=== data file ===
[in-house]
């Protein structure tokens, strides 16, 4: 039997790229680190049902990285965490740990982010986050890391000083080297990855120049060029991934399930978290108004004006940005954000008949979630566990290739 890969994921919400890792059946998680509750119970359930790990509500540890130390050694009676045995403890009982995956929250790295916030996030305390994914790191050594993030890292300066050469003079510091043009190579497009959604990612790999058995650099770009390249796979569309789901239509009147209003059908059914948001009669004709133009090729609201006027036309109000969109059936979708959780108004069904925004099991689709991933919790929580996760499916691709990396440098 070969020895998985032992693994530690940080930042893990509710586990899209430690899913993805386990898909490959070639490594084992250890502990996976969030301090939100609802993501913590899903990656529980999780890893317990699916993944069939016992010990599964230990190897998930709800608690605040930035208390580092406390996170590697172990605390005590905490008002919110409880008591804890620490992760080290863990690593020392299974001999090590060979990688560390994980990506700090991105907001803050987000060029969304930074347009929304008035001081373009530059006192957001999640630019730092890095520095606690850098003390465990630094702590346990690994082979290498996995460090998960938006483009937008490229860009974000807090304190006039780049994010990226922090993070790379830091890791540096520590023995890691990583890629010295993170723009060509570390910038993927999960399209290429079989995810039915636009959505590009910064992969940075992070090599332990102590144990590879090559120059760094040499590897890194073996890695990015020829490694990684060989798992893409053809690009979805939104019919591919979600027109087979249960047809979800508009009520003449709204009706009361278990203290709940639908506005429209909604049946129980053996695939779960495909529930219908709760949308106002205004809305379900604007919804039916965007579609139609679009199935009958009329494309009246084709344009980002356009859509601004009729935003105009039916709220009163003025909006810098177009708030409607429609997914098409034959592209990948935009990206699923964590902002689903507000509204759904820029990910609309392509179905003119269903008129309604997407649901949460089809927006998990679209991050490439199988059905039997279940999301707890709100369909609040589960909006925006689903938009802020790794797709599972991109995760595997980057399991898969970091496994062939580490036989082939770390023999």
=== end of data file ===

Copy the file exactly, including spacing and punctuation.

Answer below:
[in-house]
């Protein structure tokens, strides 16, 4: 039997790229680190049902990285965490740990982010986050890391000083080297990855120049060029991934399930978290108004004006940005954000008949979630566990290739 890969994921919400890792059946998680509750119970359930790990509500540890130390050694009676045995403890009982995956929250790295916030996030305390994914790191050594993030890292300066050469003079510091043009190579497009959604990612790999058995650099770009390249796979569309789901239509009147209003059908059914948001009669004709133009090729609201006027036309109000969109059936979708959780108004069904925004099991689709991933919790929580996760499916691709990396440098 070969020895998985032992693994530690940080930042893990509710586990899209430690899913993805386990898909490959070639490594084992250890502990996976969030301090939100609802993501913590899903990656529980999780890893317990699916993944069939016992010990599964230990190897998930709800608690605040930035208390580092406390996170590697172990605390005590905490008002919110409880008591804890620490992760080290863990690593020392299974001999090590060979990688560390994980990506700090991105907001803050987000060029969304930074347009929304008035001081373009530059006192957001999640630019730092890095520095606690850098003390465990630094702590346990690994082979290498996995460090998960938006483009937008490229860009974000807090304190006039780049994010990226922090993070790379830091890791540096520590023995890691990583890629010295993170723009060509570390910038993927999960399209290429079989995810039915636009959505590009910064992969940075992070090599332990102590144990590879090559120059760094040499590897890194073996890695990015020829490694990684060989798992893409053809690009979805939104019919591919979600027109087979249960047809979800508009009520003449709204009706009361278990203290709940639908506005429209909604049946129980053996695939779960495909529930219908709760949308106002205004809305379900604007919804039916965007579609139609679009199935009958009329494309009246084709344009980002356009859509601004009729935003105009039916709220009163003025909006810098177009708030409607429609997914098409034959592209990948935009990206699923964590902002689903507000509204759904820029990910609309392509179905003119269903008129309604997407649901949460089809927006998990679209991050490439199988059905039997279940999301707890709100369909609040589960909006925006689903938009802020790794797709599972991109995760595997980057399991898969970091496994062939580490036989082939770390023999």